Phased Antenna-coupled Detector Arrays for THz and IR Imaging
The purpose of this research is to advance optical-antenna-coupled detector technology to enable next-generation THz and IR lensless imaging arrays. In order to deliver on this objective two critical goals are identified; (1) to increase the THz/IR sensitivity and collection efficiency of optical-antenna-coupled detectors through the design of IR impedance matching networks integrated with optical antenna designs, and (2) the development of THz/IR waveguides/phase shifters integrated into coherently interconnected optical-antenna-coupled detector arrays.
Impedance matching between the optical antenna and the detector is identified as being of critical significance for increased sensitivity in antenna-coupled THz/IR detectors. To date investigations of THz/IR antenna-coupled detection have been limited by impedance mismatch, which is dependent on the detector architecture and, particularly in the case of diode detectors, gives rise to reflection and reradiation of a substantial portion of received power. Optical antenna designs that include in their design parameters such as the ability to tune reactive components, as well as designs that render impedance that are much greater than ever required at rf and microwave, portions of the spectrum of antenna design for many years, require novel investigation, accounting for the at-frequency dispersive and loss material properties and development of new designs.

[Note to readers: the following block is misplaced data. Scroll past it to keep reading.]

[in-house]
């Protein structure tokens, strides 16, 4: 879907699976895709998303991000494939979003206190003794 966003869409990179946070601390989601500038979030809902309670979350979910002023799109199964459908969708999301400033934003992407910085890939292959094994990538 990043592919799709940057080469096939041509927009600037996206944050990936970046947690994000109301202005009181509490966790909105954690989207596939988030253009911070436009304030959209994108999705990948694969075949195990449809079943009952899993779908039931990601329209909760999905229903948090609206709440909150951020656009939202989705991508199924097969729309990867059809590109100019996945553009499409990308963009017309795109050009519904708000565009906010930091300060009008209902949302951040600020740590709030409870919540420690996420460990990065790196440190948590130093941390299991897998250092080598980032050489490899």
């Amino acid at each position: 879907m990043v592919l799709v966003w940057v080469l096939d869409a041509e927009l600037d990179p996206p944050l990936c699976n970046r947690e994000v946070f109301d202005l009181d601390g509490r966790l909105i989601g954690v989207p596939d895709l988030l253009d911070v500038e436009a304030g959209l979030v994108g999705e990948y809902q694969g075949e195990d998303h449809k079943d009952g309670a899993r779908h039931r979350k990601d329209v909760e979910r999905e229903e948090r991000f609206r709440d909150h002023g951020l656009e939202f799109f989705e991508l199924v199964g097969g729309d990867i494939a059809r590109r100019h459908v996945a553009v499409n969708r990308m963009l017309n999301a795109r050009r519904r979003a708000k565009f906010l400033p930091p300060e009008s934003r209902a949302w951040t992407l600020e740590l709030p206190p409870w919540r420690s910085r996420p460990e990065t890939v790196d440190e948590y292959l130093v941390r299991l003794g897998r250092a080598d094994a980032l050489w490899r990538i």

Low-loss waveguides, with integrated phase control, are required to achieve sufficiently large capture cross-sections in order to render high resolution imaging arrays. Novel waveguiding designs are sought in order to overcome the inherent THz/IR material losses. Novel designs, including phonon-enhanced waveguides, surface mode waveguides, impedance surfaces, and leaky-wave optical antennas are investigated.
The proposed research holds the potential for tremendous impact in both THz and IR imaging by enabling lens-less imaging focal-plane arrays (FPA) with integrated pixel-level optically controlled beam-steering, which significantly reduces weight, volume, and cost compared to classical lens-based imagers.